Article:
A great shave with the iKon #101 and RazoRock’s Dead Sea shaving soap
The Fine Classic brush is one of my favorites because of its appearance, performance, and feel: a lovely soft knot that is quite efficient in making lather. Like all synthetics it tends to hold more water than one would expect, and I think I should have given it a third good shake this morning since the (quite good) lather from RazoRock’s Dead Sea shaving soap was not quite so dense as I like: operator error, I think.
The soap has a very nice fragrance—lemon, rosemary, cannabis, saffron, and sandalwood. The lemon is initially most noticeable, but the other notes give it a nice complexity. The ingredients:
Aqua (Water/Eau), Stearic Acid, Cocos Nucifera (Coconut) Oil, Potassium Hydroxide, Sodium Hydroxide, Myristic Acid, Fragrance (Parfum), Lanolin, Maris Sal (Dead Sea Salt), Aloe Barbadensis (Aloe Vera) Extract
At the link above, Joe provides the backstory:
This soap has been a dream of my uncle for the last two years. Since discovering and using other skin care products that contained Dead Sea Salt, the idea of a luxury shaving soap using this ingredient has been brewing inside his mind. A lot of formulating and testing was required but the finished product is truly something special and a shaving soap both of us are very proud of. The scent of THE DEAD SEA is unique, containing two oils not typically used in scent building, golden cannabis oil and saffron. I can guarantee you’ve never smelled a soap quite like this one. On top of the wonderful skin care properties of Dead Sea salt, we have added both lanolin and aloe vera extract for a perfect post-shave feel. A shaving soap of this quality wouldn’t be complete unless packaged in an Italian heavy glass jar with an aluminum top. RazoRock THE DEAD SEA is not just another shaving soap, it’s a traditional wet shaving experience you won’t soon forget!
I’ll use it again very soon, and next time I’ll limit the water this soap doesn’t require much (unlike, say, a soap that contains clay).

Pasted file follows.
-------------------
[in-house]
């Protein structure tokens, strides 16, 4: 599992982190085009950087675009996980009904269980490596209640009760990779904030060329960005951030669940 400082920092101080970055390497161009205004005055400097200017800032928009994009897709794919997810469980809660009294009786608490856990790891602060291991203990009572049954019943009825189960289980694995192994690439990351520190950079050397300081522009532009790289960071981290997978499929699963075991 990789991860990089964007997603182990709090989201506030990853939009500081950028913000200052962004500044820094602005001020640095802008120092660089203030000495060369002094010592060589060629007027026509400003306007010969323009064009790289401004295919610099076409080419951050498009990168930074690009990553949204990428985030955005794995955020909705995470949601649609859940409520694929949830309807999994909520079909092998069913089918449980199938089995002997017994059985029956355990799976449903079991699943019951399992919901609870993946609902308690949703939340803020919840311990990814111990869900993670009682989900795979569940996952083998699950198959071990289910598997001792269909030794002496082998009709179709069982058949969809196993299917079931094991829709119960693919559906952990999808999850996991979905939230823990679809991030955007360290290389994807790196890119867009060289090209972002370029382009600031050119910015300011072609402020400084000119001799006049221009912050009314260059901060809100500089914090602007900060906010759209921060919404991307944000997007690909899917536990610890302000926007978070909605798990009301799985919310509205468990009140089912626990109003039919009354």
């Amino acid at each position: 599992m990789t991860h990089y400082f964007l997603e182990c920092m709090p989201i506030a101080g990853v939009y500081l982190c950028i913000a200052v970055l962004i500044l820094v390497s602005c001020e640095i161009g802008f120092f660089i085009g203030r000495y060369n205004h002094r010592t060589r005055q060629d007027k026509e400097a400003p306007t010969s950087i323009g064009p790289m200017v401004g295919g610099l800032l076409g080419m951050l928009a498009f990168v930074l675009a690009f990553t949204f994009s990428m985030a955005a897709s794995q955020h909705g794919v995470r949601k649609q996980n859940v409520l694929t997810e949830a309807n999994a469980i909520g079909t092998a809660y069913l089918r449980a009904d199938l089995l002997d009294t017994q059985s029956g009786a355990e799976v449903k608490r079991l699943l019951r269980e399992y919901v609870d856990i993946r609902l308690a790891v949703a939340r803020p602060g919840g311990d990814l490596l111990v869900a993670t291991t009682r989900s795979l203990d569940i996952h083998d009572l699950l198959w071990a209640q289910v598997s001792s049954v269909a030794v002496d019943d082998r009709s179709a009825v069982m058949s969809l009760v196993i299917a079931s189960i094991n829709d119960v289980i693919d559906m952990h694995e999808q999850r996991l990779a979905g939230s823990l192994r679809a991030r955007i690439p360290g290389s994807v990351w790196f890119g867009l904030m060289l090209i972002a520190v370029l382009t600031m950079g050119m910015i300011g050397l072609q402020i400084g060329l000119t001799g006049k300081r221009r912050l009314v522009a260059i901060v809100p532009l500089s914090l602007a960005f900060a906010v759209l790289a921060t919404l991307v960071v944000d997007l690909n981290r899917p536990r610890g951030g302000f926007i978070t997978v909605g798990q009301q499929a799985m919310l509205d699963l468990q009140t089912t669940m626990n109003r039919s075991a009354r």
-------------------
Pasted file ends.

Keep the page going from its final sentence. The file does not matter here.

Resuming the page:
UPDATE: The problem was indeed too much water. This soap requires very little water indeed. I made a test lather using a boar brush. I shook it well, loaded it, and used palm lathering to check the water. I had used so little in loading the brush that I had to add a driblet of water twice. I loaded a little more, added another driblet as I palm-lathered, and got as nice a creamy, thick lather as one could want.
Also, though I forgot to mention it, the presentation is really good. Very nice lid, as you see, but the haptic presentation is even better: the heavy, thick glass tub is wonderful to hold, its solidity and heft somehow reassuring—and it does predispose you to like the soap, which is indeed wonderful—and the backstory is terrific: salt from the Dead Sea, which is, as you know, the very best kind of salt there is. 🙂 At any rate, this is one soap I will be keeping when the time comes for the Great Soap Purge. /update
Despite my error, the lather did a fine job and feels good on the skin. Three passes with the iKon #101 left a BBS result. I noticed more blade feel than usual, and also had to work a little more than usual, so at the end of the shave I replaced the blade. If I sell off the razor collection to the point where I have only one razor, I’ll be able to keep track of the number of shaves per blade and won’t have to rely on feel.
Bathhouse Soapery no longer makes this aftershave, which is a shame: I really like it. No alcohol, nice feel, interesting ingredients. I did some searching and found the source for the base, which sells 1/2 gallon for $29.77 (47¢/oz), certainly a reasonable price if you want to bottle it yourself (and perhaps use some bottles for gifts). For $34.30, you can buy 1 gallon (27¢/oz), and if you’re really ambitious you can get 5 gallons for $162.45 (25¢/oz) or a 55-gallon barrel for $1346.06 (19¢/oz). Perhaps some shaving vendors will use it as a base for their own brand of aftershave.
After all these years, I continue to enjoy the morning shave: a great way to start the day.